This past week, Cedric Bixler-Zavala announced on Twitter that his band, The Mars Volta, was dissolving. After being on hiatus for five months, Bixler-Zavala had disagreements with bandmate Omar Rodriguez-Lopez over the possibility of returning with a new tour to support their latest album Nocturniquet. Omar was reluctant to do so, and that was that – the beginning of the end for the progressive rock group.
The quote listed above is from Rodriguez-Lopez, the primary guitarist and composer for Mars Volta (henceforth referred to as TMV). And sometimes it’s hard to imagine how they ever made it.
TMV was formed all the way back in 2001 following the demise of At the Drive-In, which was a successful band in its own right. Omar and Cedric, sick of playing the same style of rock, branched out into territory not charted since the mid-70s – and TMV was born.
TMV made jazz-rock popular for the first time since the days of Pink Floyd and Jimi Hendrix. They blended numerous styles into a progressive sound that will undoubtedly influence for years to come. Despite their indulgent live shows and lengthy improv, TMV found a place.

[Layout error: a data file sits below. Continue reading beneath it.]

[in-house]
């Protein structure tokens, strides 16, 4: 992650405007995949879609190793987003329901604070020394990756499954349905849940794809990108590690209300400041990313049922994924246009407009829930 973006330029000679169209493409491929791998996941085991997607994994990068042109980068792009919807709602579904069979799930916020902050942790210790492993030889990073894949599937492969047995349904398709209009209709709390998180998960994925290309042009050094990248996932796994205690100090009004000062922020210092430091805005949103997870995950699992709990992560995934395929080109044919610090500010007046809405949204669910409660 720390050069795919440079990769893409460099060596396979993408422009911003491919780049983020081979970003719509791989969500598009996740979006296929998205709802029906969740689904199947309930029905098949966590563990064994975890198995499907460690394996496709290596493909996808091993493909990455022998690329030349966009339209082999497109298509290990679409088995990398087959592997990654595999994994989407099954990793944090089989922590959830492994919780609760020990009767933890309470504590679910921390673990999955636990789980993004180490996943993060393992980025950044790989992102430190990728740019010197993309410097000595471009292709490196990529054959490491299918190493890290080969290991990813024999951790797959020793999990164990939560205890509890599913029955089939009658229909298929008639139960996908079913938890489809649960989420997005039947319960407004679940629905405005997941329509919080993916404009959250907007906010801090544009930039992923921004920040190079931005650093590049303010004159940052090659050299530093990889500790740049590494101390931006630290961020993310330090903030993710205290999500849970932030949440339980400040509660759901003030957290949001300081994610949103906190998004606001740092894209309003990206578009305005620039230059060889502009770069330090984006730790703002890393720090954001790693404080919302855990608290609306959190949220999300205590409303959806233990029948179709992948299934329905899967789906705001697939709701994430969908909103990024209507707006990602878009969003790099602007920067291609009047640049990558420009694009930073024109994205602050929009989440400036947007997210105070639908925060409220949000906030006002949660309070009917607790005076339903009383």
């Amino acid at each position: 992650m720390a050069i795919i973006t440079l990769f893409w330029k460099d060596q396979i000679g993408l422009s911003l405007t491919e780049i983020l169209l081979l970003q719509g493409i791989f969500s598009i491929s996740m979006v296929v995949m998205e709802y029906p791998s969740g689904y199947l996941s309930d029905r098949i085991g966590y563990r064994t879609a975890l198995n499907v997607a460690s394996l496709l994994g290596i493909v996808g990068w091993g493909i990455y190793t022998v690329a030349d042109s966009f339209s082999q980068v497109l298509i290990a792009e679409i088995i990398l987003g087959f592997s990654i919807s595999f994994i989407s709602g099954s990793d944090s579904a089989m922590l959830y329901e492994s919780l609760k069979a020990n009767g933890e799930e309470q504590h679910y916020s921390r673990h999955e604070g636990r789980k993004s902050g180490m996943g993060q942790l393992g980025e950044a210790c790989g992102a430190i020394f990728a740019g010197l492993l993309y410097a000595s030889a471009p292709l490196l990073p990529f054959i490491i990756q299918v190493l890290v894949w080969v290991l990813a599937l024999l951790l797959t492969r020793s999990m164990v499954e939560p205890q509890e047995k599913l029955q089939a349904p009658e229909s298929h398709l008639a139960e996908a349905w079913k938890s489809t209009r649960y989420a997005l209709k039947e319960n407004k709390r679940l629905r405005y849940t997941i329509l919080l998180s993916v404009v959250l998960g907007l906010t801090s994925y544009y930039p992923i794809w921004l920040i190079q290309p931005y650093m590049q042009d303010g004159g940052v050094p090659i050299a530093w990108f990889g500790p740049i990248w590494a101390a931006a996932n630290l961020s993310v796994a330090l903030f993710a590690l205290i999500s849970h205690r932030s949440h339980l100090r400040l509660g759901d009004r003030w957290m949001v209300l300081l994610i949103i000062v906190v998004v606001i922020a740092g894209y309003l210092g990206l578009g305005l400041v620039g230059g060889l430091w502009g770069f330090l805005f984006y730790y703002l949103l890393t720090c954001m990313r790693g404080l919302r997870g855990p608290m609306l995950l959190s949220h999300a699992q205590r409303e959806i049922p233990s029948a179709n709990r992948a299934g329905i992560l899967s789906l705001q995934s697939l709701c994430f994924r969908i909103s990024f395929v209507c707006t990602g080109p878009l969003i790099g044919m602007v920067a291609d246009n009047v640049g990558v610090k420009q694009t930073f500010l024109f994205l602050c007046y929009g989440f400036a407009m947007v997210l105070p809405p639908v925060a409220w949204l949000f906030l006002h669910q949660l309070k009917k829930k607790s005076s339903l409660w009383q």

TMV’s song titles are strange-sounding, their lyrics are frequently dark and cryptic, and their flurrying mix of styles – from jazz fusion to math rock to synth-heavy space rock – can be jarring to the ear. You’ve gotta appreciate their willingness to experiment before you dismiss them. They were one of the most ambitious bands of the last decade, and they carved out their own artistic niche in the landscape of prog-rock. Ultimately, Omar and Cedric’s genre-defying style allowed them to come into their own after their final days in At the Drive-In.
I don’t know what’s next for these guys, but I guarantee they aren’t interested in re-inventing the wheel. That just isn’t them, and what makes them great musicians is their versatility. Keep an eye out, because they sure aren’t gonna go away anytime soon.